The hypothesis that an individual's capacity for learning might be predicted or influenced by basal levels of synaptic efficacy has eluded empirical tests, owing in part to the inability to compare between animals single identified synaptic responses in the mammalian brain. To overcome this limitation, we have focused our analysis on the invertebrate Hermissenda, whose nervous system is composed of identifiable cells and synaptic interactions. Hermissenda were exposed to paired presentations of light and rotation such that the light came to elicit a learned defensive motor response. An animal's rate of learning was strongly correlated with the amplitude of the synaptic potential evoked in that animal's visual (light sensitive) receptors in response to stimulation of presynaptic vestibular (rotation sensitive) hair cells. In naive animals, strong correlations between the amplitude of both inhibitory and excitatory synaptic potentials were observed between synapses distributed throughout an animal's nervous system, and this conservation of synaptic efficacy was largely attributable to a common influence on transmitter release. These observations suggest that basal synaptic efficacy may be uniformly regulated throughout a nervous system, and provide direct evidence that the basal efficacy of synaptic transmission predicts, and possibly contributes to, individual differences between animals in their capacity to learn. (C) 2000 Lippincott Williams and Wilkins.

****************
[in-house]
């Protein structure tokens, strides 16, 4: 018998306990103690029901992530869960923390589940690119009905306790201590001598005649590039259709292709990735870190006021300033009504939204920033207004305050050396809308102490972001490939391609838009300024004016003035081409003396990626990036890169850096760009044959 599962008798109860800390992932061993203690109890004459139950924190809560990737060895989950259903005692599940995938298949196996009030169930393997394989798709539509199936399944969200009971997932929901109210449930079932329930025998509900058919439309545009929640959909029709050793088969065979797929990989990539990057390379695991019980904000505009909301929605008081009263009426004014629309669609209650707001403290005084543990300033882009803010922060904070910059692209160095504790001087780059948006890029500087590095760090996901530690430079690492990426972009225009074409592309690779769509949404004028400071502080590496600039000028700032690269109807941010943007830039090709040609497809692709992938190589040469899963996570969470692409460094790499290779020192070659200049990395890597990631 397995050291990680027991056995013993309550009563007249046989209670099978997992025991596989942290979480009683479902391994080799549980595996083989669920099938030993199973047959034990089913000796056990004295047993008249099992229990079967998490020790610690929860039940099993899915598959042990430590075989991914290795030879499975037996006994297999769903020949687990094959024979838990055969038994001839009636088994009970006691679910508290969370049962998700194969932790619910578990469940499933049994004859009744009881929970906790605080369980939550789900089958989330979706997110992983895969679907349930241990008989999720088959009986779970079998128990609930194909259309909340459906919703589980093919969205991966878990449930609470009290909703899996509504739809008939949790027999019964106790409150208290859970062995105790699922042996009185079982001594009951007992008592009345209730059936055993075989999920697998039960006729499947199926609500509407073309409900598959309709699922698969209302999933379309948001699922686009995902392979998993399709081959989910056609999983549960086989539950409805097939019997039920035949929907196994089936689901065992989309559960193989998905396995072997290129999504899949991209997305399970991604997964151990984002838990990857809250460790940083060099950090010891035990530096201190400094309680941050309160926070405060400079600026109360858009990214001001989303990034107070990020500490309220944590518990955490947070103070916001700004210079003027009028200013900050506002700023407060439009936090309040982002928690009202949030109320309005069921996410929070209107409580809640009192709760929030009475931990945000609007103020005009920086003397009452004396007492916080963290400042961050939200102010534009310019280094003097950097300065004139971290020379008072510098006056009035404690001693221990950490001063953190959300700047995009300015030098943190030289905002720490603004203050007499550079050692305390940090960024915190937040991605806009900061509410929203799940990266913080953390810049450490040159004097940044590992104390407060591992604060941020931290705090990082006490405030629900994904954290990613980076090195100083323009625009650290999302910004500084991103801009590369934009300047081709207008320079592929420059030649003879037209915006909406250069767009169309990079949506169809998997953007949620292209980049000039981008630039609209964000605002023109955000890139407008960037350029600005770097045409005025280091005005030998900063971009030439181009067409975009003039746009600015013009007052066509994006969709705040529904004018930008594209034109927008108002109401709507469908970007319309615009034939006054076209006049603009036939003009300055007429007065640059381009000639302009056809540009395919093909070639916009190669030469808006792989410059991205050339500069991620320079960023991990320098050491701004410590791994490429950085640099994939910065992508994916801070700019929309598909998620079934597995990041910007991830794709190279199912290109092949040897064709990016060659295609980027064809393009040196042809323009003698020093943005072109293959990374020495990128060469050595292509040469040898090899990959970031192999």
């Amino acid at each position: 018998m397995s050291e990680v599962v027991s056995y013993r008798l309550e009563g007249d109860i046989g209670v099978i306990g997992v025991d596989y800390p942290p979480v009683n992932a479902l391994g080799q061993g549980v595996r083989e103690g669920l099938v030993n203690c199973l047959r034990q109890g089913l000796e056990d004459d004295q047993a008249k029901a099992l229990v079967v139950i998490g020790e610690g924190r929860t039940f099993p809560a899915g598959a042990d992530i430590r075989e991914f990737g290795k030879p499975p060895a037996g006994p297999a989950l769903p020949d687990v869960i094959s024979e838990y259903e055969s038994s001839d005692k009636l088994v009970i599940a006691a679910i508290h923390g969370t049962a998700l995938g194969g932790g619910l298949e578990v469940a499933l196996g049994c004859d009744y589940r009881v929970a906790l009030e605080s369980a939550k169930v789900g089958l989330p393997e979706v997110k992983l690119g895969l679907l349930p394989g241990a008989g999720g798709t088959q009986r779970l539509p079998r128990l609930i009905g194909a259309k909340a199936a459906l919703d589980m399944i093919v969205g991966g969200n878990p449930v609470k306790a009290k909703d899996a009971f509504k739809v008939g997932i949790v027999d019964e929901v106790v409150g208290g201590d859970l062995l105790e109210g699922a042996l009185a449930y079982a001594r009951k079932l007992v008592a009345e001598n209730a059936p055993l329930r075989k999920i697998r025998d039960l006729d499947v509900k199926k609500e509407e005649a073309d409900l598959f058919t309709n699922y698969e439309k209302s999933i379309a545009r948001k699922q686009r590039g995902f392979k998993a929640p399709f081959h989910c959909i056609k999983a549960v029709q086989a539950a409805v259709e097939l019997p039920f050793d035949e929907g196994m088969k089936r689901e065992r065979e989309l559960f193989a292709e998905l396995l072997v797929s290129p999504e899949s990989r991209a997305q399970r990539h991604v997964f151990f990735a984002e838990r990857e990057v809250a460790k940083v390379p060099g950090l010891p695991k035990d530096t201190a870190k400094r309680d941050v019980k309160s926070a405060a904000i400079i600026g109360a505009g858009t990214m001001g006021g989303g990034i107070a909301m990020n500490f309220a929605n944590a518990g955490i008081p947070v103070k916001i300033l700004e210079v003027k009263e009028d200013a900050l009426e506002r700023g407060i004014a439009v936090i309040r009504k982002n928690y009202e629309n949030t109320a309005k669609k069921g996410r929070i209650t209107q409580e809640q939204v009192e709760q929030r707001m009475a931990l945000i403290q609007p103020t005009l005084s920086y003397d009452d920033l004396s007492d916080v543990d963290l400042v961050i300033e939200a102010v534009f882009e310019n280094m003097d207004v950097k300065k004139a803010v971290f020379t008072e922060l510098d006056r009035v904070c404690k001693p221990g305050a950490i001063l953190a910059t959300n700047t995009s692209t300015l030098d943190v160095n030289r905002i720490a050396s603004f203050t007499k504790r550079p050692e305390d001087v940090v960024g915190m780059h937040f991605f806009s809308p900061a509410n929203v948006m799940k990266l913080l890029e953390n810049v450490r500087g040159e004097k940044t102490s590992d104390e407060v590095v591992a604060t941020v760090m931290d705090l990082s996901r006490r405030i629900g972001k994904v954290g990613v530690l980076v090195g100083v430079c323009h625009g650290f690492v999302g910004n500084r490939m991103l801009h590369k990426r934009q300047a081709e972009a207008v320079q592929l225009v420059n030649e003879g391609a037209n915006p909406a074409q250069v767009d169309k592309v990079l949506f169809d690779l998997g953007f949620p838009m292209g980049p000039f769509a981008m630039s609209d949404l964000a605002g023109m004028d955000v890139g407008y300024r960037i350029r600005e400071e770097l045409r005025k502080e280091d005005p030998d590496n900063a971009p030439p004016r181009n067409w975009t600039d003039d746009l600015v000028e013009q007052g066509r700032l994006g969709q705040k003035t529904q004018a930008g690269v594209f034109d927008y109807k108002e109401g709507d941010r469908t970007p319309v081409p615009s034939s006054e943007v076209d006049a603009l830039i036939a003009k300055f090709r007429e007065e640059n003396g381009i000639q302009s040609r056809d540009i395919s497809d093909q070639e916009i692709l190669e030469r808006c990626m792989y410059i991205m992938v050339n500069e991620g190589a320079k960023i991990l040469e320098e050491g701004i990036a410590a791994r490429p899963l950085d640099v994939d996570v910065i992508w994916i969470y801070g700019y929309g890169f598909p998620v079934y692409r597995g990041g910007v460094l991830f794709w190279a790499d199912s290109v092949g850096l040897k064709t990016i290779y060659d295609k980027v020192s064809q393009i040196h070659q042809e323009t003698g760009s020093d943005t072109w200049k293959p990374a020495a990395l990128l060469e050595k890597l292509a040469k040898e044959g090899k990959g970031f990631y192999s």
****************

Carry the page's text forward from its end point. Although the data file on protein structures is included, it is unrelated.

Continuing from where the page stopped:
All Science Journal Classification (ASJC) codes
- Associative learning
- Individual differences
- Synaptic efficacy
- Synaptic transmission